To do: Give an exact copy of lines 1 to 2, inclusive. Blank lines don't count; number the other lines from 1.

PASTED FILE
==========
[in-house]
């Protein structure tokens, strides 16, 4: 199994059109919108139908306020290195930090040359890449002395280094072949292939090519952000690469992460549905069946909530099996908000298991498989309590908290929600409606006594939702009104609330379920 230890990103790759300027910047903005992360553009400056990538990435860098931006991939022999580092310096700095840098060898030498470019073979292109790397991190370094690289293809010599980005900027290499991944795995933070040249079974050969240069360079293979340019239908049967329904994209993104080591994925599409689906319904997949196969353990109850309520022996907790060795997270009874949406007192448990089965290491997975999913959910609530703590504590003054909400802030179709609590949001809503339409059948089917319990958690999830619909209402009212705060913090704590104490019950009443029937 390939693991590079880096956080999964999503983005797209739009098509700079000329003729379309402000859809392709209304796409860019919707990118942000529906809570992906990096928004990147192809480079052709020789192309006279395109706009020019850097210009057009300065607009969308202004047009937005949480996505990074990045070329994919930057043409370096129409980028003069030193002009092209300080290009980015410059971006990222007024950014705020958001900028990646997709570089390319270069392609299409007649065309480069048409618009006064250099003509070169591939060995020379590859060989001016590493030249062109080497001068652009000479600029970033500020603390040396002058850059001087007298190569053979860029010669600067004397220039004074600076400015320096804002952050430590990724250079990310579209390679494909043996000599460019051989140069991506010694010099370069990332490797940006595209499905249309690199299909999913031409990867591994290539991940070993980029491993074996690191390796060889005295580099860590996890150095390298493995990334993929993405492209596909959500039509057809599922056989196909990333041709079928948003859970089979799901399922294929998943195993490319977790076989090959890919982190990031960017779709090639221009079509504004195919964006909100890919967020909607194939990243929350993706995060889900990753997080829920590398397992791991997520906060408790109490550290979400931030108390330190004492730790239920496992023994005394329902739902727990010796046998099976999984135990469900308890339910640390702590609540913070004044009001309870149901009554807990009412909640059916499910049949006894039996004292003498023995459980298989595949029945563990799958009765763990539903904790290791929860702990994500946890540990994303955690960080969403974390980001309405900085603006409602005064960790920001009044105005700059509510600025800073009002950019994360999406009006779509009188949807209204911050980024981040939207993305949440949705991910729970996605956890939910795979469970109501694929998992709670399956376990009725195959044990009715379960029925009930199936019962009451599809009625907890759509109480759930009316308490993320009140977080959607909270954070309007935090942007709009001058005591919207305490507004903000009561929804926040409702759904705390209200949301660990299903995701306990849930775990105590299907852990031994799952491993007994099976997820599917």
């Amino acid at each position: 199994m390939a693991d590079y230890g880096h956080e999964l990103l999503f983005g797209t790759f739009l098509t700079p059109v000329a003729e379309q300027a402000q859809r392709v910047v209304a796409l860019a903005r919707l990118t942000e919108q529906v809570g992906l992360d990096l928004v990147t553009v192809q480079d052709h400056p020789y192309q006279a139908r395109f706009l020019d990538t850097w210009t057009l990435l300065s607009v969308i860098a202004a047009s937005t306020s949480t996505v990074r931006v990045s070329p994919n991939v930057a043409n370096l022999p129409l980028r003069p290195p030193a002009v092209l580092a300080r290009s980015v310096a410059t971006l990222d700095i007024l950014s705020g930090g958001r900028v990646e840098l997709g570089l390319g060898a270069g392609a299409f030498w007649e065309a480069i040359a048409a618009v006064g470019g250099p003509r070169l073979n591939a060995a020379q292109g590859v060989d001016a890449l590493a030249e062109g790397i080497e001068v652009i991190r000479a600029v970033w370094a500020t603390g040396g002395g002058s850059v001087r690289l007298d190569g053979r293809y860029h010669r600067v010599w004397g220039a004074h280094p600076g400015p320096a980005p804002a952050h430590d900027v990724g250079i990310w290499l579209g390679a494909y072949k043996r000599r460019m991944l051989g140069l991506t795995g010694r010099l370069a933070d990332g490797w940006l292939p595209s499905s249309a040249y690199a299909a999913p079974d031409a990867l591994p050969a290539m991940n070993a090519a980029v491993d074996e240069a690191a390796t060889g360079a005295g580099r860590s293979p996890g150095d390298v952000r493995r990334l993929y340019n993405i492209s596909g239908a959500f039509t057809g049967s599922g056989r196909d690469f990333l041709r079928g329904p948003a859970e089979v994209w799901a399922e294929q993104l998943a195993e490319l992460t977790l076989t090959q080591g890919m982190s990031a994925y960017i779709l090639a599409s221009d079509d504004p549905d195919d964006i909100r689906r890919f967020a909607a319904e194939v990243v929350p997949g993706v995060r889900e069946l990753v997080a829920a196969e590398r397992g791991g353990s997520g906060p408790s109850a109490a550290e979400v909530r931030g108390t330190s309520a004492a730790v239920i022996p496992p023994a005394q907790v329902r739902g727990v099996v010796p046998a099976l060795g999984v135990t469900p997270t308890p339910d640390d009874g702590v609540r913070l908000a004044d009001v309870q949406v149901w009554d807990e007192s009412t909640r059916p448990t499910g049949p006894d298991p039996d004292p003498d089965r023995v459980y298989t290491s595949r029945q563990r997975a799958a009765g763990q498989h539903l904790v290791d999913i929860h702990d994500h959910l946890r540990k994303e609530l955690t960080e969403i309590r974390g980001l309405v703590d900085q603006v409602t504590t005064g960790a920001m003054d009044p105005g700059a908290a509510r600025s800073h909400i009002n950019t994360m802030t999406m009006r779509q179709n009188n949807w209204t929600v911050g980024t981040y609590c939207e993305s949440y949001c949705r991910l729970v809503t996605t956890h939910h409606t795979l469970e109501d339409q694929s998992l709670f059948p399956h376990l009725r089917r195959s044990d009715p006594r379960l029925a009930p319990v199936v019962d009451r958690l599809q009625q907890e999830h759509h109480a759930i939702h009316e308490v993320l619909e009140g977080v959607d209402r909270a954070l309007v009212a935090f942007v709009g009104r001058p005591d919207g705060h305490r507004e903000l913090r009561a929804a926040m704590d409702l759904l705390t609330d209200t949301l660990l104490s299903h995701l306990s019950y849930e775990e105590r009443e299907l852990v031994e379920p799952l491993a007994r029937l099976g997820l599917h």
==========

[in-house]
């Protein structure tokens, strides 16, 4: 199994059109919108139908306020290195930090040359890449002395280094072949292939090519952000690469992460549905069946909530099996908000298991498989309590908290929600409606006594939702009104609330379920 230890990103790759300027910047903005992360553009400056990538990435860098931006991939022999580092310096700095840098060898030498470019073979292109790397991190370094690289293809010599980005900027290499991944795995933070040249079974050969240069360079293979340019239908049967329904994209993104080591994925599409689906319904997949196969353990109850309520022996907790060795997270009874949406007192448990089965290491997975999913959910609530703590504590003054909400802030179709609590949001809503339409059948089917319990958690999830619909209402009212705060913090704590104490019950009443029937 390939693991590079880096956080999964999503983005797209739009098509700079000329003729379309402000859809392709209304796409860019919707990118942000529906809570992906990096928004990147192809480079052709020789192309006279395109706009020019850097210009057009300065607009969308202004047009937005949480996505990074990045070329994919930057043409370096129409980028003069030193002009092209300080290009980015410059971006990222007024950014705020958001900028990646997709570089390319270069392609299409007649065309480069048409618009006064250099003509070169591939060995020379590859060989001016590493030249062109080497001068652009000479600029970033500020603390040396002058850059001087007298190569053979860029010669600067004397220039004074600076400015320096804002952050430590990724250079990310579209390679494909043996000599460019051989140069991506010694010099370069990332490797940006595209499905249309690199299909999913031409990867591994290539991940070993980029491993074996690191390796060889005295580099860590996890150095390298493995990334993929993405492209596909959500039509057809599922056989196909990333041709079928948003859970089979799901399922294929998943195993490319977790076989090959890919982190990031960017779709090639221009079509504004195919964006909100890919967020909607194939990243929350993706995060889900990753997080829920590398397992791991997520906060408790109490550290979400931030108390330190004492730790239920496992023994005394329902739902727990010796046998099976999984135990469900308890339910640390702590609540913070004044009001309870149901009554807990009412909640059916499910049949006894039996004292003498023995459980298989595949029945563990799958009765763990539903904790290791929860702990994500946890540990994303955690960080969403974390980001309405900085603006409602005064960790920001009044105005700059509510600025800073009002950019994360999406009006779509009188949807209204911050980024981040939207993305949440949705991910729970996605956890939910795979469970109501694929998992709670399956376990009725195959044990009715379960029925009930199936019962009451599809009625907890759509109480759930009316308490993320009140977080959607909270954070309007935090942007709009001058005591919207305490507004903000009561929804926040409702759904705390209200949301660990299903995701306990849930775990105590299907852990031994799952491993007994099976997820599917």